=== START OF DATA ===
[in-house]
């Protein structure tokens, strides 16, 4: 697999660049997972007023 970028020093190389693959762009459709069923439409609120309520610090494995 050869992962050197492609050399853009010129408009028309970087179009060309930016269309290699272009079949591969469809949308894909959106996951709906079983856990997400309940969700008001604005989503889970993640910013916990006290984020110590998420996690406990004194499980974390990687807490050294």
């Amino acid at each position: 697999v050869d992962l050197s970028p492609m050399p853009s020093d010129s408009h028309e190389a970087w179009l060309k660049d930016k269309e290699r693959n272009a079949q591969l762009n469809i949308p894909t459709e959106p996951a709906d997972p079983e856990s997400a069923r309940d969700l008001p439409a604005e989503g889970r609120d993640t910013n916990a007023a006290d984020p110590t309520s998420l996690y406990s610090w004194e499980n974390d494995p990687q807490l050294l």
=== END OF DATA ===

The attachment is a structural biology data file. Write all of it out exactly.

[in-house]
């Protein structure tokens, strides 16, 4: 697999660049997972007023 970028020093190389693959762009459709069923439409609120309520610090494995 050869992962050197492609050399853009010129408009028309970087179009060309930016269309290699272009079949591969469809949308894909959106996951709906079983856990997400309940969700008001604005989503889970993640910013916990006290984020110590998420996690406990004194499980974390990687807490050294």
């Amino acid at each position: 697999v050869d992962l050197s970028p492609m050399p853009s020093d010129s408009h028309e190389a970087w179009l060309k660049d930016k269309e290699r693959n272009a079949q591969l762009n469809i949308p894909t459709e959106p996951a709906d997972p079983e856990s997400a069923r309940d969700l008001p439409a604005e989503g889970r609120d993640t910013n916990a007023a006290d984020p110590t309520s998420l996690y406990s610090w004194e499980n974390d494995p990687q807490l050294l």